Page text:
The most common New Year’s resolution is to lose weight. So people adopt
new behaviors – a diet or an exercise program, for example, but those
behaviors don’t always work.
Jim Bennett, from Belief Workout, explains how the brain and your behavior
play an important role in keeping those resolutions.
Sometimes people succeed in the short-term, when it comes to weight loss
goals, but all too often, the weight comes back. They seldom address why
they do what they do, in other words their thinking. If their old thinking does
not change, the resolutions don’t last long.
Resolutions fail because people don’t realize that beliefs drive the behaviors
that shape our bodies. To keep resolutions, we have to change not only what
we do, but why we do it. If we don’t do that, then our old thoughts will bring
back our old habits, and we’re right back where we started. We teach a
program called the Belief Workout that gives people the tools to change their
thinking as well as their behaviors.
Everyone watching already knows how to lose weight. Most of us have done it
several times. But if the weight comes back, it’s because we haven’t been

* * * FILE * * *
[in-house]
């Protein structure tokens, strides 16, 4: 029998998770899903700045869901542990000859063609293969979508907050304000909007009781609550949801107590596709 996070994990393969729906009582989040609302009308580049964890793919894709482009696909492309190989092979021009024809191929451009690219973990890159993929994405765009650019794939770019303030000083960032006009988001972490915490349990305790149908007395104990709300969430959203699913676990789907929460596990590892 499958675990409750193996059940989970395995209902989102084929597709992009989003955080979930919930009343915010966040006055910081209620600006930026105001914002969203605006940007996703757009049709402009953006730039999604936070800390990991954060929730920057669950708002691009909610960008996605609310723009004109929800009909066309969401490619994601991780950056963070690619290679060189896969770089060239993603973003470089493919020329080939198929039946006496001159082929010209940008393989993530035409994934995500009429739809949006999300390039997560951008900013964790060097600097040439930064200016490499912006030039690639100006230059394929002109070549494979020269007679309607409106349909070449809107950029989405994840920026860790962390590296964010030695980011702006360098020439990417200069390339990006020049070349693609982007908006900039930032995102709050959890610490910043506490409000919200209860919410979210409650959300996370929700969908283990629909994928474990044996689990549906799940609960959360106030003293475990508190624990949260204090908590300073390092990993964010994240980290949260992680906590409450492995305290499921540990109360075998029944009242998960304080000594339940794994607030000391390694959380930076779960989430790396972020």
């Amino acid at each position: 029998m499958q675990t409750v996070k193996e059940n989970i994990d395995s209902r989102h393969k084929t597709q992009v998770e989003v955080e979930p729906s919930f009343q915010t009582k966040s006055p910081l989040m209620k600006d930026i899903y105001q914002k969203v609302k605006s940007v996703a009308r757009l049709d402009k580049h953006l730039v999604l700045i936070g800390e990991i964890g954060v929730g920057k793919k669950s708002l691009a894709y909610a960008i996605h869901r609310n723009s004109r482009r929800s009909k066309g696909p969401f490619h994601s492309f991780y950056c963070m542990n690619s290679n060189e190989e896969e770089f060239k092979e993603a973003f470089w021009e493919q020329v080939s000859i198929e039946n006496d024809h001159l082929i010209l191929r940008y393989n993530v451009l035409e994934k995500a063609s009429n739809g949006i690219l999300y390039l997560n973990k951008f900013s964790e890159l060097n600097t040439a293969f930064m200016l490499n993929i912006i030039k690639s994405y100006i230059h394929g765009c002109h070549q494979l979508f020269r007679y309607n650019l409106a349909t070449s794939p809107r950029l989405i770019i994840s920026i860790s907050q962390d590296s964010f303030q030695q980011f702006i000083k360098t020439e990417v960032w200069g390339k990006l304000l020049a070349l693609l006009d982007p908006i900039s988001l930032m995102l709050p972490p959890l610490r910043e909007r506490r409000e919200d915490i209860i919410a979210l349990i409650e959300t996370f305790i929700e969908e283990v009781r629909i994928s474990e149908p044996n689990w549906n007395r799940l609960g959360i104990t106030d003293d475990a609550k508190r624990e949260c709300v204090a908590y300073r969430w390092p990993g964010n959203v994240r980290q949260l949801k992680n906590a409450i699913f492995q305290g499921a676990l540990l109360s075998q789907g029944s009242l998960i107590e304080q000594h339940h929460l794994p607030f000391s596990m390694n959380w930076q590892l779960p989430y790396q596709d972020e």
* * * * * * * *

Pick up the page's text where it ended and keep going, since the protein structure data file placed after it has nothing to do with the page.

able to bridge the gap between what we know we ought to do and what we
actually do. That’s where the Belief Workout comes in. We provide the tools
to identify your beliefs and get them to work for you, not against you.
We’ve actually been teaching these concepts for over six years, and
they’ve been part of ongoing research at both Brigham Young University and
the University of Utah. These studies have determined that this approach to
behavioral change is significantly effective. The people who have taken this
approach don’t lose the weight overnight, but they do lose the weight
consistently, and they keep it off over time. That’s the real goal.
To learn more, visit BeliefWorkout.com, where we’re
discounts for Studio 5 viewers. They can also call us at